Why I read, why I write: Making jewelry for the inside of your head.

Ellen_Jewett_Turtles

My work is incredibly important to me personally. It brings me joy and it brings me life and it brings me meaning. It doesn’t necessarily have to be important to the people who read it. It would be nice if it did bring them life and meaning, but it doesn’t have to. It’s not their fault that I wanted to be a writer. I just want to do it because I like doing it and it’s a pleasure. I always quote Tom Waits, because I had this amazing experience of getting to interview him and every single thing that he said was so Socratic—he’s just biblically wise about the arts—and he said something like, “You know, it’s not that important what I do. I’m just a guy that makes jewelry for the inside of people’s heads.”

OH GOD Elizabeth Gilbert nails it, all of it, in this very long, very wonderful interview with The Rumpus. Most people know her from Eat, Pray, Love and  many “serious” writers and readers tend to dismiss her because of the chic lit nature of that particular book. But she’s so much more than that! She’s a wonderful nonfiction writer (The Last American Man is one of the most fascinating true stories I’ve ever read) a sharply funny fiction writer (Pilgrims, her short story collection, is also worth a read) and one of the best TED speakers ever (seriously, go watch this right now—it’s awesome).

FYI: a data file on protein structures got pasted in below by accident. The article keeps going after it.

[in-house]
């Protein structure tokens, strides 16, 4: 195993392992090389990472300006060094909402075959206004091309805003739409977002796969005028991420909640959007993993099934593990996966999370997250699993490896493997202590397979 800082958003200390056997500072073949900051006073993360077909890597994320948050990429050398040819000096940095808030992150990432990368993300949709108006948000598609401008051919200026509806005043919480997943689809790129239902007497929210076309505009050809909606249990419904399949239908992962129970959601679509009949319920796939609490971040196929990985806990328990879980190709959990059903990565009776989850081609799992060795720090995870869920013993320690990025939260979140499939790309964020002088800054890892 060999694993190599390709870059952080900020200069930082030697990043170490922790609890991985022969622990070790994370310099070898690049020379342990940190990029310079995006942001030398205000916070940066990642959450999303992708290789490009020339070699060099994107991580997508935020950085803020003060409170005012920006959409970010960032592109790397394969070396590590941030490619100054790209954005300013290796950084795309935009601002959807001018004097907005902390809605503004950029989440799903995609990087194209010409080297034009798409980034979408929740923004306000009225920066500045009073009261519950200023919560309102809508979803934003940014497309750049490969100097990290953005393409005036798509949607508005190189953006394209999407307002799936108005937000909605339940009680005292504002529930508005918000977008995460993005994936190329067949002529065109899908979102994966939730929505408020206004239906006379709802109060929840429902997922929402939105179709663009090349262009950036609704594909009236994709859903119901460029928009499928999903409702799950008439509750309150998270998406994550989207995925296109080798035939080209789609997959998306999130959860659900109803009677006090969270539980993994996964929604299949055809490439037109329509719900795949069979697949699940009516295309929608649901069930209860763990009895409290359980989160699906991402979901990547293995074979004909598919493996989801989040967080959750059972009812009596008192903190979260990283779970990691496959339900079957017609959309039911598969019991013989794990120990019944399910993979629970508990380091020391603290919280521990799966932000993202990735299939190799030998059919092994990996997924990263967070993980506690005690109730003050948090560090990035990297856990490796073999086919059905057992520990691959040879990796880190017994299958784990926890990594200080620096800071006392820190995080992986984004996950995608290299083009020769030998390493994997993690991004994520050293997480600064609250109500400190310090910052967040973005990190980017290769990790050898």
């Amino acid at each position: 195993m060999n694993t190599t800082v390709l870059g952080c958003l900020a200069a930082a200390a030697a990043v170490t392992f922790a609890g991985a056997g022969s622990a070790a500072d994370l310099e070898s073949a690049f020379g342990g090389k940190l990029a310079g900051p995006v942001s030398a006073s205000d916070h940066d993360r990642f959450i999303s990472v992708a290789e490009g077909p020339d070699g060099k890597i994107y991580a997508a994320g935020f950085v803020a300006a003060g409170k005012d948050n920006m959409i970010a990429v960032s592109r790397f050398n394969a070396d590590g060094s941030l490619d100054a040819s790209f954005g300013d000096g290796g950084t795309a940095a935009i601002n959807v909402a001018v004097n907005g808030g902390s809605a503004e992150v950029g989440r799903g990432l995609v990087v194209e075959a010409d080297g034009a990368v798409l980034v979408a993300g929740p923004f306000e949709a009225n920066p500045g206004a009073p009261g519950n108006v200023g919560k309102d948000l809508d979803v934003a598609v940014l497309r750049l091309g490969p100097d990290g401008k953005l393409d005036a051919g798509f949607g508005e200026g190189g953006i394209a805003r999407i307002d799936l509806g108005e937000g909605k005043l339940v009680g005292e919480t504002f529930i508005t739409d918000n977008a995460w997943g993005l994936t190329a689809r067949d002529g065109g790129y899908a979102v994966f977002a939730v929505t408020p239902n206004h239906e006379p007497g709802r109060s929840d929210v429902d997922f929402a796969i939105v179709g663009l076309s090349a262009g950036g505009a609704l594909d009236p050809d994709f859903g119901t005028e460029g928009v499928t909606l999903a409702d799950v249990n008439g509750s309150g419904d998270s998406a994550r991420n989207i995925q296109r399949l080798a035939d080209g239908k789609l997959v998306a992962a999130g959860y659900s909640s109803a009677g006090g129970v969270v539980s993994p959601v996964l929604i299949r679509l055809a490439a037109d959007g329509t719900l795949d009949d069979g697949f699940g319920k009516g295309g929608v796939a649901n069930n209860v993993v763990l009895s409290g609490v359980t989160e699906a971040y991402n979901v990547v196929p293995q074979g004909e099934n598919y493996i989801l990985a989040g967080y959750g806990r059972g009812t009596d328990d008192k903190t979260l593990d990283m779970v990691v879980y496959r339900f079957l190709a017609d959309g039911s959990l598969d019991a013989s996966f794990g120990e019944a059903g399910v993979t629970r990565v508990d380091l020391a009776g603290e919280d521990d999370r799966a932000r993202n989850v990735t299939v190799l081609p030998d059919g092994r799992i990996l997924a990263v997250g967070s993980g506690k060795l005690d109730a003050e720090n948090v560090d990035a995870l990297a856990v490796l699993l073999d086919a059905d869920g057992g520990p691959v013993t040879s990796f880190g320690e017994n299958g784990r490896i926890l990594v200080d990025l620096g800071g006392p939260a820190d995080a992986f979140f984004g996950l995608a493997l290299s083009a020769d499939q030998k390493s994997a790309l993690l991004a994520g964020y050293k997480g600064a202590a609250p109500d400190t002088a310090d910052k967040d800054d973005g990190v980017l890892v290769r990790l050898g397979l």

I’ll stop fan-girling now and stick to the facts. Fact: Elizabeth Gilbert makes me feel better about getting rejected, because that’s just a fact of writerly life. Fact: Elizabeth Gilbert recognizes the value of hard work and fights against the whole idea of genius, a toxic concept that’s killed plenty of genuine creativity. Fact: Elizabeth Gilbert also recognizes that writing isn’t truly that important. It’s not! It’s a wonderful thing to read and a wonderful thing to write, but it’s not the be-all-end-all. It’s one way of addressing the existential despair and the turtles-all-the-way-down nature of the unknowable universe but it’s not life or death.

And, once you recognize that slightly uncomfortable fact about our work, there’s no excuse for not having some goddamn FUN with it.

Above image: sculpture by Ellen Jewett, a Canadian artist who creates fantastical and otherworldly animal pieces.

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